Mitochondrial reactive oxygen species promote production of proinflammatory cytokines and are elevated in TNFR1-associated periodic syndrome (TRAPS)

Ariel C. Bulua, Anna Simon, Ravikanth Maddipati, Martin Pelletier, Heiyoung Park, Kye Young Kim, Michael N. Sack, Daniel L. Kastner, Richard M. Siegel

Research output: Contribution to journalArticlepeer-review

505 Scopus citations

Abstract

Reactive oxygen species (ROS) have an established role in inflammation and host defense, as they kill intracellular bacteria and have been shown to activate the NLRP3 inflammasome. Here, we find that ROS generated by mitochondrial respiration are important for normal lipopolysaccharide (LPS)-driven production of several proinflammatory cytokines and for the enhanced responsiveness to LPS seen in cells from patients with tumor necrosis factor receptor-associated periodic syndrome (TRAPS), an autoinflammatory disorder caused by missense mutations in the type 1 TNF receptor (TNFR1). We find elevated baseline ROS in both mouse embryonic fibroblasts and human immune cells harboring TRAPS-associated TNFR1 mutations. A variety of antioxidants dampen LPS-induced MAPK phosphorylation and inflammatory cytokine production. However, gp91phox and p22phox reduced nicotinamide adenine dinucleotide phosphate (NADPH) oxidase subunits are dispensable for inflammatory cytokine production, indicating that NADPH oxidases are not the source of proinflammatory ROS. TNFR1 mutant cells exhibit altered mitochondrial function with enhanced oxidative capacity and mitochondrial ROS generation, and pharmacological blockade of mitochondrial ROS efficiently reduces inflammatory cytokine production after LPS stimulation in cells from TRAPS patients and healthy controls. These findings suggest that mitochondrial ROS may be a novel therapeutic target for TRAPS and other inflammatory diseases.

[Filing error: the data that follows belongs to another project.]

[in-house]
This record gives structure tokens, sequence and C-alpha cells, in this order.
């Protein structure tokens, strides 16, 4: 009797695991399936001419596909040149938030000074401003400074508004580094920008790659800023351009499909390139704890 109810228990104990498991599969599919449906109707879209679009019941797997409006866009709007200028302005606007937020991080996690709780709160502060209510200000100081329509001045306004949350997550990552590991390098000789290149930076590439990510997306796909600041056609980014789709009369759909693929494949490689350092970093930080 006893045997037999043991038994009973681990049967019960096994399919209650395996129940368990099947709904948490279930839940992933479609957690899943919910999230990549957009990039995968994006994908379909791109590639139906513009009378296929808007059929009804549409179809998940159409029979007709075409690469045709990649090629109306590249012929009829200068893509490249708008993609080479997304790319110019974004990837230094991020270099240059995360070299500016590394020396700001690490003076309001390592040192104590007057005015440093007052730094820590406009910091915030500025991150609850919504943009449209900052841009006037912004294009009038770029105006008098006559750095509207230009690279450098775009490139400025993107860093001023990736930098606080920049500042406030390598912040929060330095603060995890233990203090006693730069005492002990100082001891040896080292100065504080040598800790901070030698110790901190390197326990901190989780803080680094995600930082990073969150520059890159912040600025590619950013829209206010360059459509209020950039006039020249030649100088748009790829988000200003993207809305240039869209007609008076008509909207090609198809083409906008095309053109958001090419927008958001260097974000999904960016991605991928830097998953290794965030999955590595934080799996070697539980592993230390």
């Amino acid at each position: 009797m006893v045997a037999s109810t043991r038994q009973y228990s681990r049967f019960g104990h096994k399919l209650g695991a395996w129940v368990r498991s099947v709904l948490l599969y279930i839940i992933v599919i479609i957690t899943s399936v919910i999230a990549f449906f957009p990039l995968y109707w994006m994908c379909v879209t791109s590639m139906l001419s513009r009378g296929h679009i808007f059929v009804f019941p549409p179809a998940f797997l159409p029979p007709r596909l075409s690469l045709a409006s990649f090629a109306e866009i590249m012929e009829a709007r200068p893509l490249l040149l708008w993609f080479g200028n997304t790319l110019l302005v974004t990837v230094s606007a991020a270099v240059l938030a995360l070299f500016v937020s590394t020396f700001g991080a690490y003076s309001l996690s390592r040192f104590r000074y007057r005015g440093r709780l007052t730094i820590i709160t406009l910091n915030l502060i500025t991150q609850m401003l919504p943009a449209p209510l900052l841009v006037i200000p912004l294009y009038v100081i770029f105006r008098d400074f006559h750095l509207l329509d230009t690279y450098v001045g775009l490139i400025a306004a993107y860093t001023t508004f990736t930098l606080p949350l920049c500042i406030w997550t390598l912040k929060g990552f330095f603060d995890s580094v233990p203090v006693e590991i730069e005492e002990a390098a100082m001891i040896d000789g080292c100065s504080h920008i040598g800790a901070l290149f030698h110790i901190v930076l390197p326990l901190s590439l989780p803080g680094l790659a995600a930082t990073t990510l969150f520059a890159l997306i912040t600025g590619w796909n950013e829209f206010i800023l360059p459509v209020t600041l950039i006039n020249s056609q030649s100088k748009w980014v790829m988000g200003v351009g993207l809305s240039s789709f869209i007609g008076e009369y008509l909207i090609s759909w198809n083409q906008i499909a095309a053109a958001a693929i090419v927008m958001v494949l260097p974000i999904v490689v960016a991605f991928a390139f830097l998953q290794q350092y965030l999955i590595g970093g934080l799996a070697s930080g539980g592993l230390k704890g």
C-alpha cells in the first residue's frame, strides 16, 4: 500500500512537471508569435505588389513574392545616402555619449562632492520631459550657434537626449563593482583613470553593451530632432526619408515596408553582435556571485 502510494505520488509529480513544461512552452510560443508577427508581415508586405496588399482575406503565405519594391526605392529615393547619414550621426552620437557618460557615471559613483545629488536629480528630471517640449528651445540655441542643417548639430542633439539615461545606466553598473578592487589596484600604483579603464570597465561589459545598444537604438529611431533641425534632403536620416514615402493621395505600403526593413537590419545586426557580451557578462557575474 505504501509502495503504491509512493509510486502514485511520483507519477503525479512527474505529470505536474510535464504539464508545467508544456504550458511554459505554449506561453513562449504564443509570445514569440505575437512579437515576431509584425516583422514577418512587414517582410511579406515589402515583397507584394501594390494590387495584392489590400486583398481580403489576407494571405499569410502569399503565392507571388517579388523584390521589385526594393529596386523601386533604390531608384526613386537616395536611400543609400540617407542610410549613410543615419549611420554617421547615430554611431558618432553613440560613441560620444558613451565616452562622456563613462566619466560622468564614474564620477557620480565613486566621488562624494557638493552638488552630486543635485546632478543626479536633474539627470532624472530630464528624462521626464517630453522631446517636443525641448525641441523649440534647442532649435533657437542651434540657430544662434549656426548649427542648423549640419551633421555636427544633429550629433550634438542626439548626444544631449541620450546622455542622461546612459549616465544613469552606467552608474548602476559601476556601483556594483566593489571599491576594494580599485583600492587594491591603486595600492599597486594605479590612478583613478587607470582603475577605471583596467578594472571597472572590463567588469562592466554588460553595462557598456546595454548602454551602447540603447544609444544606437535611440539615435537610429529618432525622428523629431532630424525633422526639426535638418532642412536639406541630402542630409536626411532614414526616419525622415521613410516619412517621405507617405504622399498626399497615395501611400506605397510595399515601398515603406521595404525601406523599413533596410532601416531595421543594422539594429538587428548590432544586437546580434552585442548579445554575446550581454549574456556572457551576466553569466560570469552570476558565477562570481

Original languageEnglish (US)
Pages (from-to)519-533
Number of pages15
JournalJournal of Experimental Medicine
Volume208
Issue number3
DOIs
StatePublished - Mar 14 2011

ASJC Scopus subject areas

  • Immunology and Allergy
  • Immunology

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